What Comcast’s Failed Merger Tells Us About Corporate Lobbying


When Comcast first announced its intent to merge with Time Warner Cable in early 2014, the conventional wisdom suggested that even though everyone knew it was a terrible, anti-competitive merger, Comcast would use its lobbying muscle to ram the deal through. After all, the company spends $17 million a year on lobbying. Its CEO, Brian Roberts, played golf with the President. Its chief lobbyist, David Cohen, organized a $1.2 million fundraiser for the President. Isn’t this how Washington works?

Now, with the news late last week that Comcast was backing out of the merger after regulators sent strong we-won’t-approve-this signals, everybody is trying to explain where the conventional wisdom got it wrong. Politico noted that, “opponents are hailing Comcast’s failed strategy as a welcome sign that money can’t buy everything in Washington.” Senator Al Franken (D-Minn.) attributed it to massive grassroots pressure: “We won because ordinary Americans can…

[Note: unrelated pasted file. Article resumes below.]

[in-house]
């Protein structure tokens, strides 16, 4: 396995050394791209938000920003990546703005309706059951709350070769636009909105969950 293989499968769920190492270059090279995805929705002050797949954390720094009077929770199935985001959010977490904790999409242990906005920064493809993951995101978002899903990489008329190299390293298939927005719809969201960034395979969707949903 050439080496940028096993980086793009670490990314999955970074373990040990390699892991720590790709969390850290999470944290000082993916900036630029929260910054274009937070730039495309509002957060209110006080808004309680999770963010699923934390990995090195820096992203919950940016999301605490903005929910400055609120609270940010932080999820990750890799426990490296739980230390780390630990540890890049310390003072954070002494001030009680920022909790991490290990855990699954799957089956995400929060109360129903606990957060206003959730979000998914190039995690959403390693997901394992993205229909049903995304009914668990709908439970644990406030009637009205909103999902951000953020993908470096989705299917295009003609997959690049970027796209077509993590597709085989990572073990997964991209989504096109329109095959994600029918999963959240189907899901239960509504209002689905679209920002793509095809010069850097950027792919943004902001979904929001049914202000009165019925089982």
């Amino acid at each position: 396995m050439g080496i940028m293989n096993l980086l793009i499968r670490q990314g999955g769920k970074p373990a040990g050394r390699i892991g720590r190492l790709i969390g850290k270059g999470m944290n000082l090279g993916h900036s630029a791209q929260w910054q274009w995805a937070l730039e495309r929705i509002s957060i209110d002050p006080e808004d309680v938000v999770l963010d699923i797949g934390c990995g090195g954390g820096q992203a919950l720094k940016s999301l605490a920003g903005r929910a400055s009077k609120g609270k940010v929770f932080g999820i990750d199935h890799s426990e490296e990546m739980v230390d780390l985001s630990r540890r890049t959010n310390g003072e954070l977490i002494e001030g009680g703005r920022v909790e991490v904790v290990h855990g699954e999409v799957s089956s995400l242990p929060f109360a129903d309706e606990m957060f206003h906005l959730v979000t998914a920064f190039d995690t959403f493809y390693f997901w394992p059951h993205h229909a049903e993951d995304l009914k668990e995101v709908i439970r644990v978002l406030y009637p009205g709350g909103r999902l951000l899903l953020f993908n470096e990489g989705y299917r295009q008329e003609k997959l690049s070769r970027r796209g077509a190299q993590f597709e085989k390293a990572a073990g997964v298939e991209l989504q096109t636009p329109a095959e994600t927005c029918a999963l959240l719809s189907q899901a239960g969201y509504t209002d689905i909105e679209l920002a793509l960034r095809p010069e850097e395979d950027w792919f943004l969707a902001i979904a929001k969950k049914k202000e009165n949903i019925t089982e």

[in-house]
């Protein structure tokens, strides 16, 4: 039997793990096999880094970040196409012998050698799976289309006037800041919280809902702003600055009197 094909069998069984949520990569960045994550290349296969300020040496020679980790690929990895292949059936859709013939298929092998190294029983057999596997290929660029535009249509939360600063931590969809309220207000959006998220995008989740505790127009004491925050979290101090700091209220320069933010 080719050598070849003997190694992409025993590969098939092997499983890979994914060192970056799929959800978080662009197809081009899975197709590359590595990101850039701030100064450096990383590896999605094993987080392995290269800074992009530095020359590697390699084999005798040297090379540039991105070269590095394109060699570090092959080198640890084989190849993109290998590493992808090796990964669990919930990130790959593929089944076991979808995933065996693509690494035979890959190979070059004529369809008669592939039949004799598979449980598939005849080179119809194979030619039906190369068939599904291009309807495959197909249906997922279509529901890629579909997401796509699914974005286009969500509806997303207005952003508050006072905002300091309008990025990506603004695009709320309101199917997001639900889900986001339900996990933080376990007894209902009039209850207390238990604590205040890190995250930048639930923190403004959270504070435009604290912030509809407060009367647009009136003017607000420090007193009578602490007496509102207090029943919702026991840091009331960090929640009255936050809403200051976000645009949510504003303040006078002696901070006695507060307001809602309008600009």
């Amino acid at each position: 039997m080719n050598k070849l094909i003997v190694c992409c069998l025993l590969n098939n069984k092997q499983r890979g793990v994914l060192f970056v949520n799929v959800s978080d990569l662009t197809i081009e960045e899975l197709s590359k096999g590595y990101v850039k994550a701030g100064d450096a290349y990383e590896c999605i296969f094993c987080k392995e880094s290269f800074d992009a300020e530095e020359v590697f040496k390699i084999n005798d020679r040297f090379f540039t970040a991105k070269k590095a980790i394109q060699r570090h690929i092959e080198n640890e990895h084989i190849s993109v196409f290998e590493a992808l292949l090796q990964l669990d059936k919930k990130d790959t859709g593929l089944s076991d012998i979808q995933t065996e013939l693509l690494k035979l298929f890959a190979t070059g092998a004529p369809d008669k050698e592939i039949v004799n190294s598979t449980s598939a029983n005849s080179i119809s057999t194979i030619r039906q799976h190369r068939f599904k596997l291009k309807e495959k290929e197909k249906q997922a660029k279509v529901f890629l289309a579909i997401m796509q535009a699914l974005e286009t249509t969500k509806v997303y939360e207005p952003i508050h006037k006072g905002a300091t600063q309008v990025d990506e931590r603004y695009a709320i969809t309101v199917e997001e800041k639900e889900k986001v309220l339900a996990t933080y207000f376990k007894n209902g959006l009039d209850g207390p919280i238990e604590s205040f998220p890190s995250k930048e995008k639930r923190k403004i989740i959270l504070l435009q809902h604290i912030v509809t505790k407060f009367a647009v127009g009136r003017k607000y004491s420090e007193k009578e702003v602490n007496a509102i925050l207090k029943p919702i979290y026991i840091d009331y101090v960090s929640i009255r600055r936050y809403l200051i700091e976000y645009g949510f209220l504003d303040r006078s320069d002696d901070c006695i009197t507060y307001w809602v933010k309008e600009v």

View original post 1,058 more words

Leave a Reply

Fill in your details below or click an icon to log in:

WordPress.com Logo

You are commenting using your WordPress.com account. Log Out / Change )

Twitter picture

You are commenting using your Twitter account. Log Out / Change )

Facebook photo

You are commenting using your Facebook account. Log Out / Change )

Google+ photo

You are commenting using your Google+ account. Log Out / Change )

Connecting to %s